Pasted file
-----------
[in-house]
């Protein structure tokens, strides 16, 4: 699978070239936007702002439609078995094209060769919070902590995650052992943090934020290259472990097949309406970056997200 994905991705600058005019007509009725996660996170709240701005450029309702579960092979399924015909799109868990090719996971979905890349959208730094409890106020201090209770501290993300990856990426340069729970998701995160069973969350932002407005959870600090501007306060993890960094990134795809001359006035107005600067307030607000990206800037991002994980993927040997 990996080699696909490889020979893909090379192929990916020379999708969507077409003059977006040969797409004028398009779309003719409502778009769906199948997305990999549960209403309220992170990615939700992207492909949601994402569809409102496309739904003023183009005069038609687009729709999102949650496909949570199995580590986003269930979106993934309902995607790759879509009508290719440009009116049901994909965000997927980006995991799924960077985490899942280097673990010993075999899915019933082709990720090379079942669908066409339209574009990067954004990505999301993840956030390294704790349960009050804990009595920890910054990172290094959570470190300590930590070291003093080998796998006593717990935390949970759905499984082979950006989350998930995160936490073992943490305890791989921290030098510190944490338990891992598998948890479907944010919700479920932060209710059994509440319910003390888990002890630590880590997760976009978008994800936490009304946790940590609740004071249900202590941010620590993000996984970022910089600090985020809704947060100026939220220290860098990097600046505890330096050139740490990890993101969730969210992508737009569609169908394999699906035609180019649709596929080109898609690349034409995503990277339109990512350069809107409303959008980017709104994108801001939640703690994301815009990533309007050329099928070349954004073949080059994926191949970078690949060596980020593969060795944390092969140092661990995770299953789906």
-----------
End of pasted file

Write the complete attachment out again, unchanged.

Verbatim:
[in-house]
């Protein structure tokens, strides 16, 4: 699978070239936007702002439609078995094209060769919070902590995650052992943090934020290259472990097949309406970056997200 994905991705600058005019007509009725996660996170709240701005450029309702579960092979399924015909799109868990090719996971979905890349959208730094409890106020201090209770501290993300990856990426340069729970998701995160069973969350932002407005959870600090501007306060993890960094990134795809001359006035107005600067307030607000990206800037991002994980993927040997 990996080699696909490889020979893909090379192929990916020379999708969507077409003059977006040969797409004028398009779309003719409502778009769906199948997305990999549960209403309220992170990615939700992207492909949601994402569809409102496309739904003023183009005069038609687009729709999102949650496909949570199995580590986003269930979106993934309902995607790759879509009508290719440009009116049901994909965000997927980006995991799924960077985490899942280097673990010993075999899915019933082709990720090379079942669908066409339209574009990067954004990505999301993840956030390294704790349960009050804990009595920890910054990172290094959570470190300590930590070291003093080998796998006593717990935390949970759905499984082979950006989350998930995160936490073992943490305890791989921290030098510190944490338990891992598998948890479907944010919700479920932060209710059994509440319910003390888990002890630590880590997760976009978008994800936490009304946790940590609740004071249900202590941010620590993000996984970022910089600090985020809704947060100026939220220290860098990097600046505890330096050139740490990890993101969730969210992508737009569609169908394999699906035609180019649709596929080109898609690349034409995503990277339109990512350069809107409303959008980017709104994108801001939640703690994301815009990533309007050329099928070349954004073949080059994926191949970078690949060596980020593969060795944390092969140092661990995770299953789906």